Buying as a bloc will hopefully make it easier to get the goods needed to fight COVID-19.
President Trump has used the Defense Production Act to order meatpacking plants to stay open because America needs its bacon. He hasn’t used it to organize the production of personal protective equipment (PPE) for healthcare workers, even though it remains in short supply.
Congressional Democrats have introduced legislation that would federalize medical supply chains, but even if it made off Capitol Hill there’s virtually no chance the president is signing that bill. And the White House has made it very clear that states should expect to find this equipment on their own. It was just a few weeks ago that landlord and disaster logistics expert Jared Kushner – America's First Son In Law – explained that the federal stockpile of PPE was not for the states’ use.
Anyway, forcing states, the federal government and individual hospital systems to compete with each other for scarce supplies during a global health emergency has been a big, dumb lesson in disaster capitalism that we shouldn’t have had to learn. And I'm not the only one who thinks this: States are actually banding together on their own, without the help of Washington, to increase their purchasing power in the cutthroat PPE market.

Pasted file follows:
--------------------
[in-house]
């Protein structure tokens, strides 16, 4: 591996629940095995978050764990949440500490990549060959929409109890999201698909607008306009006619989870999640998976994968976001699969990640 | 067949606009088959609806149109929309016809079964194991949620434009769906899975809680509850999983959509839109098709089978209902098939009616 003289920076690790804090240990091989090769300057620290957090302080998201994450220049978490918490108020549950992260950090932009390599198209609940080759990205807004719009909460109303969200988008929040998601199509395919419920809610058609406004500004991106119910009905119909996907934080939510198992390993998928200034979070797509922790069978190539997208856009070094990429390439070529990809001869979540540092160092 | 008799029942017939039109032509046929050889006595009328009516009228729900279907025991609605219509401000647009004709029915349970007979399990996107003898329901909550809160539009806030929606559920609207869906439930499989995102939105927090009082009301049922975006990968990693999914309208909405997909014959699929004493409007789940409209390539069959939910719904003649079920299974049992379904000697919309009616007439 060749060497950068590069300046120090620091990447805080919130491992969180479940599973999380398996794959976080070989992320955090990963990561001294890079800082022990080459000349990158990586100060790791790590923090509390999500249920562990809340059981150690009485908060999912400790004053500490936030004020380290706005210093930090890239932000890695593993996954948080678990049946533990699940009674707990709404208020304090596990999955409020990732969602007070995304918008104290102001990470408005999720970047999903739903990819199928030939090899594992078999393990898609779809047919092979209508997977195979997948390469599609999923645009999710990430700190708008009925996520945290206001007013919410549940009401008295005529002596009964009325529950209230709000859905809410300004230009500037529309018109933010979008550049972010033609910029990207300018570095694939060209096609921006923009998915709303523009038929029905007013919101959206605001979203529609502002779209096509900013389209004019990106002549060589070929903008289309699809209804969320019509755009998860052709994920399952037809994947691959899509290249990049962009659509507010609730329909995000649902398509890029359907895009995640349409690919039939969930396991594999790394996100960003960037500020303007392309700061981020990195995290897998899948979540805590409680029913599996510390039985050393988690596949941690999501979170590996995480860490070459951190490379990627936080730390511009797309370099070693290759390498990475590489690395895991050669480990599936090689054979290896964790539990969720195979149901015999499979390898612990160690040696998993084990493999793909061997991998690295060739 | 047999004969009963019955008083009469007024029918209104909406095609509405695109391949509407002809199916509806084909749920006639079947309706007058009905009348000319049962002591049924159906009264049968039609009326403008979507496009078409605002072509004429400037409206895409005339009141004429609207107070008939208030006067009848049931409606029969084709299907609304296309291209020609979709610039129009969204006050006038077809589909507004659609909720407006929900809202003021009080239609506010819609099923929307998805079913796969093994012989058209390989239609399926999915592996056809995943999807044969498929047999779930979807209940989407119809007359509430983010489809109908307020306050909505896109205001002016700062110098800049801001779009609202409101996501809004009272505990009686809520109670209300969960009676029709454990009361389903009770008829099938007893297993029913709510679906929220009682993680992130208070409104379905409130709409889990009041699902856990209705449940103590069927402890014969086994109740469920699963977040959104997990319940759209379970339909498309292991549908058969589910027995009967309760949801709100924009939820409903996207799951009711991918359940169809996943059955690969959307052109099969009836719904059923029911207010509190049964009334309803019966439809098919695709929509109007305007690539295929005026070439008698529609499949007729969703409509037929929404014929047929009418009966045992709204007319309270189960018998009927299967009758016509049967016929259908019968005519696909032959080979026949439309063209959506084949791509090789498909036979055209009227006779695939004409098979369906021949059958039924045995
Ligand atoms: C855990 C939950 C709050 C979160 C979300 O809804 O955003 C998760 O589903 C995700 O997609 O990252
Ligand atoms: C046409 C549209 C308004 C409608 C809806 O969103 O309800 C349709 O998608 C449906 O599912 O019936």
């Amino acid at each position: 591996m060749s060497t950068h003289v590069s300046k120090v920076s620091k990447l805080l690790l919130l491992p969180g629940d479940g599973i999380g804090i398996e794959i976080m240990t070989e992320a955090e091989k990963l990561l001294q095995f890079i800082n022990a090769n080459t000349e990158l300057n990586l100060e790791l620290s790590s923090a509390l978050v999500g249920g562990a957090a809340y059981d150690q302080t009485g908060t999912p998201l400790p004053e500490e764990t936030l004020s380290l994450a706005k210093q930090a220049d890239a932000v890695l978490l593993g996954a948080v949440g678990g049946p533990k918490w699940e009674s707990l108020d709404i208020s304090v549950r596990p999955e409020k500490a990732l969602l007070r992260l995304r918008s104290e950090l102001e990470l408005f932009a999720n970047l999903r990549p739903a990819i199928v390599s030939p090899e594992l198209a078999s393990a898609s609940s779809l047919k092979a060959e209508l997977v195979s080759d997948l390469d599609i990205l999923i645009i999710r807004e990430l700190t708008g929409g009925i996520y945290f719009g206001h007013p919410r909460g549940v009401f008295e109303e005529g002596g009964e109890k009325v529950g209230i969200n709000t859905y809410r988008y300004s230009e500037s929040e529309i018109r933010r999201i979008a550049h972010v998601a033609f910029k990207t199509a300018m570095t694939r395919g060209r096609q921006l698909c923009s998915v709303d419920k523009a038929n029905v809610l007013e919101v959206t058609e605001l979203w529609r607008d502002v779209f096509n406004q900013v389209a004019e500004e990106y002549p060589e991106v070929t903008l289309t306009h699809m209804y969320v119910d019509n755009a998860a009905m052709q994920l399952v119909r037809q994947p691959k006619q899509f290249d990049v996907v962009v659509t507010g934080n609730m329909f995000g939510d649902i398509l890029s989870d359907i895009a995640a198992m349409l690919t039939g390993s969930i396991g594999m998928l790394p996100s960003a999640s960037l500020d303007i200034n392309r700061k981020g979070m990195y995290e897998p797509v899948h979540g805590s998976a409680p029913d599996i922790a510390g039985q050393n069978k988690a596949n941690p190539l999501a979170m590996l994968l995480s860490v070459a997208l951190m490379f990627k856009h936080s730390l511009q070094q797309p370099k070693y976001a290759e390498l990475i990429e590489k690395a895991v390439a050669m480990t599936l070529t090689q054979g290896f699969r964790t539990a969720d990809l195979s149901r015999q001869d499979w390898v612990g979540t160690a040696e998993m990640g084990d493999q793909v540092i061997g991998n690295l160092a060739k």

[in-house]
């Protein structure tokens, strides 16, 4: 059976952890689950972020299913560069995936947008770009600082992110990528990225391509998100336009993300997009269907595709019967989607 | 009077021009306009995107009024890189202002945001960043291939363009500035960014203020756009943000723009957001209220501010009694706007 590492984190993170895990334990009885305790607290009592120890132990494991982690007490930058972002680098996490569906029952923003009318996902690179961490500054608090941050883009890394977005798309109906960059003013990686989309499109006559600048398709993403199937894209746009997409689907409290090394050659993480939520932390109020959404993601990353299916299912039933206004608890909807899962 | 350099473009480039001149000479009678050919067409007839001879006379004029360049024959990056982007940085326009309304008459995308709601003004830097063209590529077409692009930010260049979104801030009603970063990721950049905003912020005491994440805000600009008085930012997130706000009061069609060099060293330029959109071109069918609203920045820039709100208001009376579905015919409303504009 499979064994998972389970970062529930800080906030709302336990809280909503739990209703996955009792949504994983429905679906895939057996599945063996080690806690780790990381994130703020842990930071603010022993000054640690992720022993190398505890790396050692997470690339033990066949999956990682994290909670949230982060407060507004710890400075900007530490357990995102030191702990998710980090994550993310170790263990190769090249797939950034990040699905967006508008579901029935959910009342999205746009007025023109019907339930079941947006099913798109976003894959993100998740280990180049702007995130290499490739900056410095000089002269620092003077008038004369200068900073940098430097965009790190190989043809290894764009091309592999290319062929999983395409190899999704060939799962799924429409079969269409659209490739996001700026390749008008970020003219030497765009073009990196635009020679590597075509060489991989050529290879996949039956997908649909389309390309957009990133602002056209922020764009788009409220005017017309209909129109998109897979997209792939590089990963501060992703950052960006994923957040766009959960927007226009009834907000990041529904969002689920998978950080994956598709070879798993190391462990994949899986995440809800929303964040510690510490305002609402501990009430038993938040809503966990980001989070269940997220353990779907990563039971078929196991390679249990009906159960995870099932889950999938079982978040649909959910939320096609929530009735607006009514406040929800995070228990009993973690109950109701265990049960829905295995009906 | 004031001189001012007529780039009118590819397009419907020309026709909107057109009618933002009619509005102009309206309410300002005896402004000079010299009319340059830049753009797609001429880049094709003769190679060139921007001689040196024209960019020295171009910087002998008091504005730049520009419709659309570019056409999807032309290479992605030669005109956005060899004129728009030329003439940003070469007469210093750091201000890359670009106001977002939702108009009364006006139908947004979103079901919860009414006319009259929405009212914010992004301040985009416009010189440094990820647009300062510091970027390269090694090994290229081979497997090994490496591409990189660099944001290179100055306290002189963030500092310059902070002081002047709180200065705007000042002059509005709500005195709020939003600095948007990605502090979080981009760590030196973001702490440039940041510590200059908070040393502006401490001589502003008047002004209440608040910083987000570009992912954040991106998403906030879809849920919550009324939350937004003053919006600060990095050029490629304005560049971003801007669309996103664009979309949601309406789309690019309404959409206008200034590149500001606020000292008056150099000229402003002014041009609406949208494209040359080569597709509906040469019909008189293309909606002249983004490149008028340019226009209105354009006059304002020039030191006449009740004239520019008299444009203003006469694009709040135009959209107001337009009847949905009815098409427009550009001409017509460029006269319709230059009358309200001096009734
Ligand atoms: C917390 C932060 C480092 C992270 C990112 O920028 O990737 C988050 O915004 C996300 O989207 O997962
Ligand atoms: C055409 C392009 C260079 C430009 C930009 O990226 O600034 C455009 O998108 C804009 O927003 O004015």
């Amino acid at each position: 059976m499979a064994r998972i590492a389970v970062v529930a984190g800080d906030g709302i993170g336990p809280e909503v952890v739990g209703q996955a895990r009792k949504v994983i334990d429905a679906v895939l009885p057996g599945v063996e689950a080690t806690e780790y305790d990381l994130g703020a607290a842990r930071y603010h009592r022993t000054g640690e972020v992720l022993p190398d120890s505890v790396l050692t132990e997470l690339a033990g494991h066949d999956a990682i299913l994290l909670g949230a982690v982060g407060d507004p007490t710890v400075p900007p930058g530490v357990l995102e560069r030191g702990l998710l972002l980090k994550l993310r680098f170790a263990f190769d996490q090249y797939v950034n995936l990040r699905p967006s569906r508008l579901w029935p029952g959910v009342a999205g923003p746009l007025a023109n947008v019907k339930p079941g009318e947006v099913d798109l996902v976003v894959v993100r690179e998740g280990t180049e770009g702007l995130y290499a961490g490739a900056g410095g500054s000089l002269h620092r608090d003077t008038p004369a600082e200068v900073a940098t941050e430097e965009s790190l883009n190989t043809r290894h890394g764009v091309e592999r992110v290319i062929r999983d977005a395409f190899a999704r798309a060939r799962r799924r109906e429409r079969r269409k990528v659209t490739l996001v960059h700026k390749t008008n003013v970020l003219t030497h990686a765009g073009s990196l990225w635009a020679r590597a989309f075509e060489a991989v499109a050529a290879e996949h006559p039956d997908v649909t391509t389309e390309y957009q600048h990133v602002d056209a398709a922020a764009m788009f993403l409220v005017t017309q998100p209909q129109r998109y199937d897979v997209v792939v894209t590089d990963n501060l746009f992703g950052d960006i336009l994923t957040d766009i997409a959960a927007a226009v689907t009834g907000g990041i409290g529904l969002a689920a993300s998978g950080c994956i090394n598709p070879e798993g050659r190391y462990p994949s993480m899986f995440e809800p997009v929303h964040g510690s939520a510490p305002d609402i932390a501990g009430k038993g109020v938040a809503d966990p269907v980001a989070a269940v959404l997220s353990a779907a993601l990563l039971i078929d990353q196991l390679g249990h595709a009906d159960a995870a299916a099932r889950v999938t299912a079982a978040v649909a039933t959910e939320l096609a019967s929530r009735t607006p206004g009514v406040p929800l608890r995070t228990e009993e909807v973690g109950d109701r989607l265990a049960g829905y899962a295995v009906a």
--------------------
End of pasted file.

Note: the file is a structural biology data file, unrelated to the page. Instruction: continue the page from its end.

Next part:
The governors of seven northeastern states – New York, Massachusetts, Connecticut, Rhode Island, New jersey and Pennsylvania and Delaware – announced the formation of a consortium to “make us more competitive in the international marketplace” when buying PPE, said New York Gov. Andrew Cuomo. Note that Cuomo said “international” marketplace, because the domestic manufacturing capacity for PPE remains threadbare.
It's past time to get serious about reshoring manufacturing for critical industries!
There have been more than 69,000 deaths in the United States caused by COVID-19 at the time of this writing.